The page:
When the JAARS team arrived at Ukarumpa, three aircraft were out of service, and three were in service. By the time they left, five aircraft were in service, and only one was out of service. When the team returned to Port Moresby, they flew in an aircraft with new ailerons installed by Andrew’s team and an engine repaired by Jon’s team. Flying the maintenance specialists was its first time back in service!

The JAARS team freed up the SIL-PNG maintenance specialists to work on their helicopter and get it back in service. Then the SIL staff used it to transition Christopher Clark, a pilot who had recently finished training at JAARS to transition from fixed-wing to helicopters.

“Having this team here in PNG was a great encouragement to our team,” Paul Stewart, the maintenance manager for SIL-PNG, said. “They brought a lot of energy to our shop, and seeing and interacting with young people interested in mission aviation was really encouraging. We sometimes feel like there won’t be anyone to replace us.”

Casting a Vision for the Next Generation of Maintenance Specialists 

Besides supporting and encouraging the staff in PNG, this trip also was intended to expose young people seriously considering mission aviation to operations overseas. “I think the Lord blessed us by accomplishing that through this trip,” Jon said. “Every single one of us are not the same people as we were before we left, especially the younger guys that came with us, Josh Hamilton and Liam Rafi.” The other young man, Zac, had grown up as a missionary kid in Papua New Guinea, so returning to PNG was like returning home.

Josh enjoyed working in the maintenance shop with the team. “I loved working with such a great group of people. It was like I was being discipled every day in maintenance and spiritual maturity.”

Both Josh and Liam had sat through major courses at JAARS to prepare for the trip: the PT-6 engine maintenance course and the Kodiak course. They were able to apply all of what they learned, and they understood the aircraft before they arrived in PNG, making them vital members of the team.

“If I hadn’t had the month and a half of training before I went, I would have been much less useful,” Josh recalled. “The training familiarized me with the plane and engine enough that someone could tell me to do something, and I had a good idea of what to do. Without that training, I would have been drinking from a fire hose!”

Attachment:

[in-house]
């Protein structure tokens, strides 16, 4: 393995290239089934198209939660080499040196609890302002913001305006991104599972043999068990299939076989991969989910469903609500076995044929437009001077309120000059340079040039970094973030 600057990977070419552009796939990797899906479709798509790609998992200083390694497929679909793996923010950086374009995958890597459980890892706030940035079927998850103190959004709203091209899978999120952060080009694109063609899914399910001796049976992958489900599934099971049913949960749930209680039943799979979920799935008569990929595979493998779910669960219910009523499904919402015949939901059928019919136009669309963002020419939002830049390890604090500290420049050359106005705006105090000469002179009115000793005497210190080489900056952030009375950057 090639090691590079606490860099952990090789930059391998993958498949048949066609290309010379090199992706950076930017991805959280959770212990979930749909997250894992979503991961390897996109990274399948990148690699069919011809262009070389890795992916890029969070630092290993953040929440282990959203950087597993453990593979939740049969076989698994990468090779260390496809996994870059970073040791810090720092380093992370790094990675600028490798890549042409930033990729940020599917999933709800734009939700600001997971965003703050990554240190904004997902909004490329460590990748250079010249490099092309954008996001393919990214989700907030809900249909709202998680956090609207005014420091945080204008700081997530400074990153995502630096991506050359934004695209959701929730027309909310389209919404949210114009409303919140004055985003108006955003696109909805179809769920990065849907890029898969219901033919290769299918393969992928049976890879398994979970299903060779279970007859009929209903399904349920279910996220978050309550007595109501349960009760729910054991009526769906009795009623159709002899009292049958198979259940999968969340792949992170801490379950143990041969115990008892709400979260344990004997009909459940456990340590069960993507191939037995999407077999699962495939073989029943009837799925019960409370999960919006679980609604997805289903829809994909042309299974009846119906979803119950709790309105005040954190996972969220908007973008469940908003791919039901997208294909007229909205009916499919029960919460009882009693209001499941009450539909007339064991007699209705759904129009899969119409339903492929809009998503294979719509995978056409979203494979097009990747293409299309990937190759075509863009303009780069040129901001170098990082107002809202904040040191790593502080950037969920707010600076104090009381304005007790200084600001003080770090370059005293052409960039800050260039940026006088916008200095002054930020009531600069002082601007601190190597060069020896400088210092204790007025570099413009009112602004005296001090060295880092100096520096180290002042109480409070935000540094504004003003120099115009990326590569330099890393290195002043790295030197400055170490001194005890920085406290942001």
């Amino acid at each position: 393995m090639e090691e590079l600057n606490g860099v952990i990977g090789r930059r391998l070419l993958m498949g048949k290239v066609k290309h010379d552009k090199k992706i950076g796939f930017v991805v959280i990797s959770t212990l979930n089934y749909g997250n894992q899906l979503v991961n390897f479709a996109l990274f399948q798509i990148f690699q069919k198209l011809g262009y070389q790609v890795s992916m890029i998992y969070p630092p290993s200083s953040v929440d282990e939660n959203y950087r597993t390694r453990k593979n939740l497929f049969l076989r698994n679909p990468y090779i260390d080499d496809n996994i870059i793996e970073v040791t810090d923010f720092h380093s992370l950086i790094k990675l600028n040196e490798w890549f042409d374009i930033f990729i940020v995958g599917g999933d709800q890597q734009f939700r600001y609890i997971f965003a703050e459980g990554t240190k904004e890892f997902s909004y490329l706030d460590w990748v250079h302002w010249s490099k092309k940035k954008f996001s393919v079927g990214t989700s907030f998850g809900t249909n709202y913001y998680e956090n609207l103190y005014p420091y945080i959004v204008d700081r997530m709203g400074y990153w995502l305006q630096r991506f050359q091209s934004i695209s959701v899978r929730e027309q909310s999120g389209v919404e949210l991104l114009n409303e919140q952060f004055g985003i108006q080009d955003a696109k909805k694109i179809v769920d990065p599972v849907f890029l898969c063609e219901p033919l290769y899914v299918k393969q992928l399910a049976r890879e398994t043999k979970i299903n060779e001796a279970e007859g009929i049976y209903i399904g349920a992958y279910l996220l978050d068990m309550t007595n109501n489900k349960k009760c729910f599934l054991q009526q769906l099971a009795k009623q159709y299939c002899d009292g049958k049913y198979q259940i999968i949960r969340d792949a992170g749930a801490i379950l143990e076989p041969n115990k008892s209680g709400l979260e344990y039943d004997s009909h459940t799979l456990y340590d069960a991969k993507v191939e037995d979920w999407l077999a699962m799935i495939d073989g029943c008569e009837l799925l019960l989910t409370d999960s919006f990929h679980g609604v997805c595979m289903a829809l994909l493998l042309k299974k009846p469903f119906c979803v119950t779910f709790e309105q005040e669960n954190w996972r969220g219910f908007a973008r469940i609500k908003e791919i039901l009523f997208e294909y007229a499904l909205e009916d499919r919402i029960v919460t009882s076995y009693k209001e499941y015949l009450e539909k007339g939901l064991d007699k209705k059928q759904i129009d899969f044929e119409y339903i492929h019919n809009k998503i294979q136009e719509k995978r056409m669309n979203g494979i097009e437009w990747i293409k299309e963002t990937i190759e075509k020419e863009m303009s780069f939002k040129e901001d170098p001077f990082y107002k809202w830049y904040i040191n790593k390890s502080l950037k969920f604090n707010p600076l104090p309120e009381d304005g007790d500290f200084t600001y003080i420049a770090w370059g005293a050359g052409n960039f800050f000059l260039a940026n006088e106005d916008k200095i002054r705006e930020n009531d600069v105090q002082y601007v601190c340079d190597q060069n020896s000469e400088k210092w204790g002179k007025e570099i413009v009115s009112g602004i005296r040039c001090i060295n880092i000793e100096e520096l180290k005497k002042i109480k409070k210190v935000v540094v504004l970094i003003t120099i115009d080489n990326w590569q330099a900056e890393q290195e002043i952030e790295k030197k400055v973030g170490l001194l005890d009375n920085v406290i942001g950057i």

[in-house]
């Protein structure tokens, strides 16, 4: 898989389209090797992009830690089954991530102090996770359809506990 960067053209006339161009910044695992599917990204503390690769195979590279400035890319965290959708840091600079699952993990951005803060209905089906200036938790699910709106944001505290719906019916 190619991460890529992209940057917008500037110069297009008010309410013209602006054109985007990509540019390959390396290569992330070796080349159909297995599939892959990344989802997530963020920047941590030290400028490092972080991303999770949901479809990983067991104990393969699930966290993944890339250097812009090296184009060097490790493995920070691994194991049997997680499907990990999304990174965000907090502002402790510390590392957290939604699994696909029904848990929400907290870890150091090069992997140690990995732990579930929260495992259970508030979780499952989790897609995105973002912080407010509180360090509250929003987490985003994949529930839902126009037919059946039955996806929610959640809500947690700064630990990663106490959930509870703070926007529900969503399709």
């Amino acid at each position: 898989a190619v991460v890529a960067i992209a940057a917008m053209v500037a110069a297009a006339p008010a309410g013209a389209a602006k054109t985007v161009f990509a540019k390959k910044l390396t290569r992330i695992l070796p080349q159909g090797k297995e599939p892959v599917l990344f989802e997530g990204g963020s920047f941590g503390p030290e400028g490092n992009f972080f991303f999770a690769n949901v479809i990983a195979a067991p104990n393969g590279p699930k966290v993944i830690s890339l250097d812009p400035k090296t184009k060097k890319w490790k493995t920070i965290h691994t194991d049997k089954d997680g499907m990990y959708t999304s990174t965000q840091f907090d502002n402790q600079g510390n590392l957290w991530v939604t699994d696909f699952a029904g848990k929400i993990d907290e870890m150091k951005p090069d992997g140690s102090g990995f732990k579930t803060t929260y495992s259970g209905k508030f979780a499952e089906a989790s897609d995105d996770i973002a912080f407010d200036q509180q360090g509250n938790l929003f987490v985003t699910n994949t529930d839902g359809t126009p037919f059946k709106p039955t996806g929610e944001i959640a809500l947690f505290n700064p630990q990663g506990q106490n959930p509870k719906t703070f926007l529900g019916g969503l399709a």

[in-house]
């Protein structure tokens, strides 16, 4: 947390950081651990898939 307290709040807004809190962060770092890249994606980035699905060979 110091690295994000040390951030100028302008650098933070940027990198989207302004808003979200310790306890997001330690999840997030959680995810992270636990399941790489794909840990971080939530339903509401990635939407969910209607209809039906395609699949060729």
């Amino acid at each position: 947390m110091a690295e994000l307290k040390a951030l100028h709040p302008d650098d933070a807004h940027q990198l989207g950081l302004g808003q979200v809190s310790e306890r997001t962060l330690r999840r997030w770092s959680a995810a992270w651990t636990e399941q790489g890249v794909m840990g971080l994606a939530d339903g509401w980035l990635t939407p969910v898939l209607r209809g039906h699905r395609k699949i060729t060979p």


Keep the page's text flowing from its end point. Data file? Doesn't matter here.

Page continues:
And because Josh and Liam had come to JAARS several months before the trip, team building had occurred much sooner, so once they entered the hangar in Ukarumpa, they were ready to work.

Josh and Liam also went to a nearby village to participate in a Vacation Bible School-like outreach organized by the SIL-PNG staff. For a weekend, they played games with kids, sat in on Bible teaching, ate meals with the villagers, and developed relationships.

“I was really encouraged to see the next generation of missionaries coming in who want to live their lives for Christ,” Andrew said.

This trip wouldn’t have been possible without people like you giving to Air Operations! Andrew said it well, “I just want to say thank you to those of you who support JAARS and made this trip possible. It was so amazing to see how God worked to get aircraft back online and use that to touch hearts and minds of the next generation of missionaries who are coming up and how they’ll be useful in the future. Thank you.

Interested in serving as a pilot or maintenance specialist in a remote place such as Papua New Guinea? Check out this page for videos and stories from experienced pilot-mechanic missionaries.